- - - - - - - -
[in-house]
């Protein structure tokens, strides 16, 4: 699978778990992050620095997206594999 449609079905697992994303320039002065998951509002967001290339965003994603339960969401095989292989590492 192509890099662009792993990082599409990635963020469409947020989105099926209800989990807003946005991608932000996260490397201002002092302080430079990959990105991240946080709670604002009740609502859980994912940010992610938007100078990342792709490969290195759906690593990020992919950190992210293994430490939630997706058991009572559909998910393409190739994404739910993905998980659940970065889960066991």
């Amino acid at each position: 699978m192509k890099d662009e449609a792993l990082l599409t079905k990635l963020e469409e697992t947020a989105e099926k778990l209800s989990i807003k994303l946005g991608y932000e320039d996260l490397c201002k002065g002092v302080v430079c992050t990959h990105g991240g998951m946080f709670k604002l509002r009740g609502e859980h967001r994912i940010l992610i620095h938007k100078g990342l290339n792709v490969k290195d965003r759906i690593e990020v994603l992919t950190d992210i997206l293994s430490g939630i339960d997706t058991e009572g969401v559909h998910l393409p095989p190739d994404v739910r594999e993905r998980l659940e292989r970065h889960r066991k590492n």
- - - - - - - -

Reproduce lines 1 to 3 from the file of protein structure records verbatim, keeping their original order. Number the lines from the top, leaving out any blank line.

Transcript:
[in-house]
């Protein structure tokens, strides 16, 4: 699978778990992050620095997206594999 449609079905697992994303320039002065998951509002967001290339965003994603339960969401095989292989590492 192509890099662009792993990082599409990635963020469409947020989105099926209800989990807003946005991608932000996260490397201002002092302080430079990959990105991240946080709670604002009740609502859980994912940010992610938007100078990342792709490969290195759906690593990020992919950190992210293994430490939630997706058991009572559909998910393409190739994404739910993905998980659940970065889960066991």
């Amino acid at each position: 699978m192509k890099d662009e449609a792993l990082l599409t079905k990635l963020e469409e697992t947020a989105e099926k778990l209800s989990i807003k994303l946005g991608y932000e320039d996260l490397c201002k002065g002092v302080v430079c992050t990959h990105g991240g998951m946080f709670k604002l509002r009740g609502e859980h967001r994912i940010l992610i620095h938007k100078g990342l290339n792709v490969k290195d965003r759906i690593e990020v994603l992919t950190d992210i997206l293994s430490g939630i339960d997706t058991e009572g969401v559909h998910l393409p095989p190739d994404v739910r594999e993905r998980l659940e292989r970065h889960r066991k590492n």